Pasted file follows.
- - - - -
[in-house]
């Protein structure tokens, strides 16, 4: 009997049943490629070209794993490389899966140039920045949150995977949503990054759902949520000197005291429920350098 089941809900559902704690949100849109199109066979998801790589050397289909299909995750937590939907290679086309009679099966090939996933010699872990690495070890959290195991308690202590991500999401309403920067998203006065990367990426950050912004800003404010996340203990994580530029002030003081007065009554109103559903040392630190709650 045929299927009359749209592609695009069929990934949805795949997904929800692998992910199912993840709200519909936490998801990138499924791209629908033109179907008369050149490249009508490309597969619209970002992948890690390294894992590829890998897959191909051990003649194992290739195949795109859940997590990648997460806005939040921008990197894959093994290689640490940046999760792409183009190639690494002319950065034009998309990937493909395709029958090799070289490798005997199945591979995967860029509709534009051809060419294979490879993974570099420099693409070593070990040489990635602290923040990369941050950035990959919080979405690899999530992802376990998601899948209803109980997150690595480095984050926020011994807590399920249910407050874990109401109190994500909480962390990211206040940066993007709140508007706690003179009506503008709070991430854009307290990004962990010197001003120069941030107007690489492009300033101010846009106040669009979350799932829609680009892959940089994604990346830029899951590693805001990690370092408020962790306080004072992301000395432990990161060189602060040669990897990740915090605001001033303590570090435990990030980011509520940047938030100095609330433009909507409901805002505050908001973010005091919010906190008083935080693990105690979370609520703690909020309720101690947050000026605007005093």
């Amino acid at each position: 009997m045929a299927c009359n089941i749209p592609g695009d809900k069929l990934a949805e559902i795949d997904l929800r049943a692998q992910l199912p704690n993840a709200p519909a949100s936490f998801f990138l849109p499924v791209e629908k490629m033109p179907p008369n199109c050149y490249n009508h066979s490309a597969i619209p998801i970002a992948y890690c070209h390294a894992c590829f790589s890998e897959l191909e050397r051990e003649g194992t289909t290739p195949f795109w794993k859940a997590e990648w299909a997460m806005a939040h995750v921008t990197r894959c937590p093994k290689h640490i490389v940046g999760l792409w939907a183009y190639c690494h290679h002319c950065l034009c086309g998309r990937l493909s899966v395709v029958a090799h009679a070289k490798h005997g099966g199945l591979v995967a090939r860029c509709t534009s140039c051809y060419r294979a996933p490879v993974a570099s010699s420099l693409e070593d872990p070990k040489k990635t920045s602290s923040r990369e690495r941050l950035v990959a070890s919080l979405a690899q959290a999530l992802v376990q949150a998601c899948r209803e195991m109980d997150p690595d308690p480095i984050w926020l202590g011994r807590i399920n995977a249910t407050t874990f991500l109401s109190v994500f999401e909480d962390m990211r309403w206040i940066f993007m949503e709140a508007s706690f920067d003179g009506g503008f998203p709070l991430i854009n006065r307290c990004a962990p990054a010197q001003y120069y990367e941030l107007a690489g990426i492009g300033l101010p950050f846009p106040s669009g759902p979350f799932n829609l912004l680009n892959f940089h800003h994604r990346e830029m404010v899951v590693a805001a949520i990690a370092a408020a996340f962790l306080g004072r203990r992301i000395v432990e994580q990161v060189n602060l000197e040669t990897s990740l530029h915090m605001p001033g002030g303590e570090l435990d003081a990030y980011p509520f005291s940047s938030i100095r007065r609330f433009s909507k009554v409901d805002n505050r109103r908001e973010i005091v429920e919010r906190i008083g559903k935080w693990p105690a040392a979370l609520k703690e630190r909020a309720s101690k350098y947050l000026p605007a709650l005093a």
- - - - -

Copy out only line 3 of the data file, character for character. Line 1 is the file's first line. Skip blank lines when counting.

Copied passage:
């Amino acid at each position: 009997m045929a299927c009359n089941i749209p592609g695009d809900k069929l990934a949805e559902i795949d997904l929800r049943a692998q992910l199912p704690n993840a709200p519909a949100s936490f998801f990138l849109p499924v791209e629908k490629m033109p179907p008369n199109c050149y490249n009508h066979s490309a597969i619209p998801i970002a992948y890690c070209h390294a894992c590829f790589s890998e897959l191909e050397r051990e003649g194992t289909t290739p195949f795109w794993k859940a997590e990648w299909a997460m806005a939040h995750v921008t990197r894959c937590p093994k290689h640490i490389v940046g999760l792409w939907a183009y190639c690494h290679h002319c950065l034009c086309g998309r990937l493909s899966v395709v029958a090799h009679a070289k490798h005997g099966g199945l591979v995967a090939r860029c509709t534009s140039c051809y060419r294979a996933p490879v993974a570099s010699s420099l693409e070593d872990p070990k040489k990635t920045s602290s923040r990369e690495r941050l950035v990959a070890s919080l979405a690899q959290a999530l992802v376990q949150a998601c899948r209803e195991m109980d997150p690595d308690p480095i984050w926020l202590g011994r807590i399920n995977a249910t407050t874990f991500l109401s109190v994500f999401e909480d962390m990211r309403w206040i940066f993007m949503e709140a508007s706690f920067d003179g009506g503008f998203p709070l991430i854009n006065r307290c990004a962990p990054a010197q001003y120069y990367e941030l107007a690489g990426i492009g300033l101010p950050f846009p106040s669009g759902p979350f799932n829609l912004l680009n892959f940089h800003h994604r990346e830029m404010v899951v590693a805001a949520i990690a370092a408020a996340f962790l306080g004072r203990r992301i000395v432990e994580q990161v060189n602060l000197e040669t990897s990740l530029h915090m605001p001033g002030g303590e570090l435990d003081a990030y980011p509520f005291s940047s938030i100095r007065r609330f433009s909507k009554v409901d805002n505050r109103r908001e973010i005091v429920e919010r906190i008083g559903k935080w693990p105690a040392a979370l609520k703690e630190r909020a309720s101690k350098y947050l000026p605007a709650l005093a």